Retrenchment at Longhorn as authors lose millions to piracy

Longhorn Publishers staff stand to lose their jobs following a restructuring exercise that commenced yesterday and will end next month, in a move set to save Sh100 million and bolster its capital base.

Making the announcement through a statement, group managing director, Simon Ngugi said the decision is aimed at enhancing operational efficiency and reduce costs.

“The process will involve a staff rationalization and re-alignment exercise aimed at fundamentally enhancing our operational efficiency, as we endeavor to further accelerate our growth.” Ngugi said. He attributed the restructuring to emerging challenges affecting the publishing industry in Kenya.

According to the Longhorn 2016 financial report, piracy and taxation have been the key challenges facing the publishing industry.

“Kenya remains one of the few countries in the world that levy value added tax on books. This is putting a tax on education, which severely hampers the country’s efforts of boosting the skills and education levels of its citizens.

We, along with the Kenya Publishers Association, continue to lobby the government to reverse this decision,” the report reads in part.

The restructuring comes four months after the Kenya Copyright Board and the Kenya Publishers Association seized over 10,000 pirated textbooks valued at Sh5.5 million in downtown Nairobi.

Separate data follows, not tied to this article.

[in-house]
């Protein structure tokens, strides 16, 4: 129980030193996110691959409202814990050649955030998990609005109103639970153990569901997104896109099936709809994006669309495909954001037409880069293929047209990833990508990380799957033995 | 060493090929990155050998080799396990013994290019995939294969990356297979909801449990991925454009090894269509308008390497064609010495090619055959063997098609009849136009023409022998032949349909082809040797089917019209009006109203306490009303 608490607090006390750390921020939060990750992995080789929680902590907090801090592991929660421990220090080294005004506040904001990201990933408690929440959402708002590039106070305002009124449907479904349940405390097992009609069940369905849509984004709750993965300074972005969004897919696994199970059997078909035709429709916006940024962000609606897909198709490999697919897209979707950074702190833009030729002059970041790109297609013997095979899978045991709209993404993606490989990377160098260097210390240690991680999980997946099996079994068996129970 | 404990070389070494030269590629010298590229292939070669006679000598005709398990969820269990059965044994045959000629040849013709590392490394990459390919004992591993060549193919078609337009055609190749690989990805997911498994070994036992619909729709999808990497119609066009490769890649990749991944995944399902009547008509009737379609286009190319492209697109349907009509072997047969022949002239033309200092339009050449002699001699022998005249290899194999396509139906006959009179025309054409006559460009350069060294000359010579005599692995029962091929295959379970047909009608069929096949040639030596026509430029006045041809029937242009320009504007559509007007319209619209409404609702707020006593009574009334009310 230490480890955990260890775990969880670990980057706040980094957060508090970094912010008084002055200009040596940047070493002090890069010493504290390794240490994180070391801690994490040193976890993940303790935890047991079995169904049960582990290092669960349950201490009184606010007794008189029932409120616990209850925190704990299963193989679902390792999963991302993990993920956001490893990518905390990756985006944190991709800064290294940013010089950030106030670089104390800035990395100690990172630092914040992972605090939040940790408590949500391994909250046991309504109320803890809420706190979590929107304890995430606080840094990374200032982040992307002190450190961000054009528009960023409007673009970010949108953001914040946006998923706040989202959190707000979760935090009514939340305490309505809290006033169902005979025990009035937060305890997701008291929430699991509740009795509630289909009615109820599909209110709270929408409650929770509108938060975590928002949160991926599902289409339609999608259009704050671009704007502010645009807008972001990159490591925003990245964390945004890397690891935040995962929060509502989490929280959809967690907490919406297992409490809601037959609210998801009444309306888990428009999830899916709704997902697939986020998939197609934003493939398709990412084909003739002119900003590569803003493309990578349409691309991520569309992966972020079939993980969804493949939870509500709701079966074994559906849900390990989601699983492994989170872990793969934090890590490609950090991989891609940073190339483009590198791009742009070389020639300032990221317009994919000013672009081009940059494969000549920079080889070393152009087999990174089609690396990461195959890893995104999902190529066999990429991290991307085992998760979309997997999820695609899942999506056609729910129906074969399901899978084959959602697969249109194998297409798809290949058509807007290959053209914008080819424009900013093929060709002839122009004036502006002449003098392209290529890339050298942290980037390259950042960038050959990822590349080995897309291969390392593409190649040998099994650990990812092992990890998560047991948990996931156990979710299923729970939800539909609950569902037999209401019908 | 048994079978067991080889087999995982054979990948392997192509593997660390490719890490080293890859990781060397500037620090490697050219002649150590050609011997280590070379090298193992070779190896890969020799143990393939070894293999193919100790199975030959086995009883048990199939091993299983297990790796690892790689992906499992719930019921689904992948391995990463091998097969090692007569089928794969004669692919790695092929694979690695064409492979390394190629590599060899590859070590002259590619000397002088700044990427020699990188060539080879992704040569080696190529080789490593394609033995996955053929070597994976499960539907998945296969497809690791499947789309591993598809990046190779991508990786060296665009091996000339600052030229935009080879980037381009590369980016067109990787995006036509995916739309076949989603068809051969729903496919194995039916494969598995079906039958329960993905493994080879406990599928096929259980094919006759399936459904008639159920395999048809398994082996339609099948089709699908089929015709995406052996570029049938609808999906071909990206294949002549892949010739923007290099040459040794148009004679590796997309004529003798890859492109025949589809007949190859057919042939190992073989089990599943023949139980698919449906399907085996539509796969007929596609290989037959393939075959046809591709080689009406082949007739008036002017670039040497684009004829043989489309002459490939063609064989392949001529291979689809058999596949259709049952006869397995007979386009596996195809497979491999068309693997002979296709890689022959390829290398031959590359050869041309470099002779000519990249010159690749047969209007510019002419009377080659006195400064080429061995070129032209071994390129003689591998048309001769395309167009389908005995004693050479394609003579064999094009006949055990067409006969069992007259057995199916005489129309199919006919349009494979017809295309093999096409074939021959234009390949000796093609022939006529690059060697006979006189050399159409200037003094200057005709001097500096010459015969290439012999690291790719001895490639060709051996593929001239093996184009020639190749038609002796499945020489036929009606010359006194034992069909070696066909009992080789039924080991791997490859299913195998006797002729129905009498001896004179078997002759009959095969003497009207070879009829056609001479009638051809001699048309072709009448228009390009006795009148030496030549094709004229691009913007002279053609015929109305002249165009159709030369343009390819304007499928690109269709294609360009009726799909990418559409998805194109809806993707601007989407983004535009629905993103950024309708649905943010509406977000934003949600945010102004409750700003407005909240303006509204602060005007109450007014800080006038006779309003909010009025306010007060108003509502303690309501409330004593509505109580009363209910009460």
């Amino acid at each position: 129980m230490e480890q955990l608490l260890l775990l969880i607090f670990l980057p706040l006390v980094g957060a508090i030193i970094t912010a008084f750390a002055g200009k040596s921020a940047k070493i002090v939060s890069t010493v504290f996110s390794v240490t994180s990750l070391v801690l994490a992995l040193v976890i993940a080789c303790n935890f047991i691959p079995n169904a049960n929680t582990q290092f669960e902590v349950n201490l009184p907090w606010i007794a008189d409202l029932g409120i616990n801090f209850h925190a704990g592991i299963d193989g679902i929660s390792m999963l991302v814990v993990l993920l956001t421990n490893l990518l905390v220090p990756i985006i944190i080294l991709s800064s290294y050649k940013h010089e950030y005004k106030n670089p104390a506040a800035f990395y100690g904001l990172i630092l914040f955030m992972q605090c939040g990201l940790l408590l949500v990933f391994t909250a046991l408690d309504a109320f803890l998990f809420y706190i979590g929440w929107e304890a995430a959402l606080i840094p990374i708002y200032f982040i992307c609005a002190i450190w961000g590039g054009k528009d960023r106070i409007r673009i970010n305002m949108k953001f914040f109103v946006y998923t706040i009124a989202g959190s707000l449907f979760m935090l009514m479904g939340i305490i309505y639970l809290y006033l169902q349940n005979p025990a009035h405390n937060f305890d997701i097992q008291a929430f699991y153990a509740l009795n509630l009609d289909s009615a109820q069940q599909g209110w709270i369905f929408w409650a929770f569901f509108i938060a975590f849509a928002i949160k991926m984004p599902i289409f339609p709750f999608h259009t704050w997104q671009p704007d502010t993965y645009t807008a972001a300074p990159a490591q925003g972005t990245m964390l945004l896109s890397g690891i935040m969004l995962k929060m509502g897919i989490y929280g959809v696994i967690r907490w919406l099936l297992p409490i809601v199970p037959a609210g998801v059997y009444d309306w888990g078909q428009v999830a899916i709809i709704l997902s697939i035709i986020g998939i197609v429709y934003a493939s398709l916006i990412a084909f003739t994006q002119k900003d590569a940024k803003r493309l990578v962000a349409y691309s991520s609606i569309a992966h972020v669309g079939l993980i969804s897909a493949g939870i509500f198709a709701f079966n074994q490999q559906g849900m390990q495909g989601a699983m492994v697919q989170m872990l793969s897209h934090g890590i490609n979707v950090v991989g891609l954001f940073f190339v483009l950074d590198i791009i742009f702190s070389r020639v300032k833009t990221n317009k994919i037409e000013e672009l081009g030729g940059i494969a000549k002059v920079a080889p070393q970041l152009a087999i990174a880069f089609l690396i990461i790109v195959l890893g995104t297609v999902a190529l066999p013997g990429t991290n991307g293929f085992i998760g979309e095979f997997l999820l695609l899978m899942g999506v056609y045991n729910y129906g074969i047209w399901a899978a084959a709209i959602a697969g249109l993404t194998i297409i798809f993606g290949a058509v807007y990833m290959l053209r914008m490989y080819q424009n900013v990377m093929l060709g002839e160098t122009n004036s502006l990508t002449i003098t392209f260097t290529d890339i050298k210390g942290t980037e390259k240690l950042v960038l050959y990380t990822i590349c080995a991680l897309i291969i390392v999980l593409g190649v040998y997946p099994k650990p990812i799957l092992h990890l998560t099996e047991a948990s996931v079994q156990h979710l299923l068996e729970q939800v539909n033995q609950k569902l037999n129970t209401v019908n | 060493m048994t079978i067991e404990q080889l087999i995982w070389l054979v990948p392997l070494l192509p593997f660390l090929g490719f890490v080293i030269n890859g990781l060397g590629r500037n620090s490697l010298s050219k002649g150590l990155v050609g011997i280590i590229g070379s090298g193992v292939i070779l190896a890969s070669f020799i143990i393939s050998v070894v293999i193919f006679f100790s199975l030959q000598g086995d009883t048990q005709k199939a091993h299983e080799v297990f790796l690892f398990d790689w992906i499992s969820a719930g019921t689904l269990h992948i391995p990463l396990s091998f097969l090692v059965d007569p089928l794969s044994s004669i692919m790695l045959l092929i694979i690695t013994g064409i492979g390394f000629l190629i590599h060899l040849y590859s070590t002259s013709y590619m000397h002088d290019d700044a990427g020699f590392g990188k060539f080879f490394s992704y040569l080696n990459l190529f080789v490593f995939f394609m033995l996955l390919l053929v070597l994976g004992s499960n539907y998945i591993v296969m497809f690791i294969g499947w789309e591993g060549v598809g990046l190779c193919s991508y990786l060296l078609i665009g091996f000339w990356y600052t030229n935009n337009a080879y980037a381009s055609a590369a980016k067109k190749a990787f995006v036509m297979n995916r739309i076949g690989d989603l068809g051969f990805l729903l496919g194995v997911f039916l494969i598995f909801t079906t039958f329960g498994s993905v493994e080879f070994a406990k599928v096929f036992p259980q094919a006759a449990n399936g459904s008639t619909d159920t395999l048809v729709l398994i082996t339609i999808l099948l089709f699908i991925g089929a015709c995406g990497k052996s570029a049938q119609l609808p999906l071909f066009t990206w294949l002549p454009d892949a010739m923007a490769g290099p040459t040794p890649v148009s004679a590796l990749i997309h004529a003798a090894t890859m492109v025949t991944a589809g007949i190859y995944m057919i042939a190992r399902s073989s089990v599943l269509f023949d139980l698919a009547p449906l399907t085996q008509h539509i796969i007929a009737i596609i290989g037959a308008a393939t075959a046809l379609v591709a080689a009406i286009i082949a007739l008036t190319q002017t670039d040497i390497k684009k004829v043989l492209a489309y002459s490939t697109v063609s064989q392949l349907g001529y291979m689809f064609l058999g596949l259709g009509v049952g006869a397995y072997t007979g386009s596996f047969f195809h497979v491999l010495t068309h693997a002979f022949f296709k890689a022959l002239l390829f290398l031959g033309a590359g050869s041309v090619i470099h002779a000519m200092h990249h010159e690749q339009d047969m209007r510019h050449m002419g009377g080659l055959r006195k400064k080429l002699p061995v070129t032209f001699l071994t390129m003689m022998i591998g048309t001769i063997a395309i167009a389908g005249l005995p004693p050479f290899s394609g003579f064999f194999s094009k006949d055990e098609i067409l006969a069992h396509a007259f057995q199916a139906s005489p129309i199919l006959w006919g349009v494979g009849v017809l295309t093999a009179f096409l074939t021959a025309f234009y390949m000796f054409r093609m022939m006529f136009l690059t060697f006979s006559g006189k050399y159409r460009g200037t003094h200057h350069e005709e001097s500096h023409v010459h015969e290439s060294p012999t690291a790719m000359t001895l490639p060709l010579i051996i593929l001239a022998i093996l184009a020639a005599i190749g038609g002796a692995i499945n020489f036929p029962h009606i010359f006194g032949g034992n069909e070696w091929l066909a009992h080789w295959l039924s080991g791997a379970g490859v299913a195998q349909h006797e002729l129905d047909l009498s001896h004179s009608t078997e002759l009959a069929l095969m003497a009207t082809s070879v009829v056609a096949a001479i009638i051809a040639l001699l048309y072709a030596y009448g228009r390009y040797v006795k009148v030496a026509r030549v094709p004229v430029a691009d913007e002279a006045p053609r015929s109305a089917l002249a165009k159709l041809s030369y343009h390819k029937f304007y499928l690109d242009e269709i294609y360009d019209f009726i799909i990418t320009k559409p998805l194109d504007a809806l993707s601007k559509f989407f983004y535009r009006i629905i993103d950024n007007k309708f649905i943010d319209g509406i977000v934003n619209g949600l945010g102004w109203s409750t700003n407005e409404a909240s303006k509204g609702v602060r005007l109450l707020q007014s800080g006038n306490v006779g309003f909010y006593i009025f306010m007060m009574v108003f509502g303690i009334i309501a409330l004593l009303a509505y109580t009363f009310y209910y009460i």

Authot Kinyanjui Kombani noted that authors lose much more to piracy than publishers, despite the latter losing upto Sh20billion annually to the vice

“There is less investment in fiction work as publishers divert funds towards anti-piracy initiatives,” Kombani said.

He suggests an increase of piracy fines from the current sh800,000 noting it makes no sense if for instance an author loses books worth Sh100 million while a piratey is only charged Sh800,000.

According to KPA, introduction of a 16 per cent levy in September 2013 led to reduced published volumes and sales stagnating at 35 per cent since 2013.

“The low sales are due to an increase in pirated books in the market, sold at lower VAT prices” KPA chairman David Waweru said in a statement published on the International Publishers Association website.

In February, KPA, Kenya Institute of Curriculumn Development and Ministry of Education developed an IT-based solution that instantly informes a customer if he or she has bought a genuine or pirated book.


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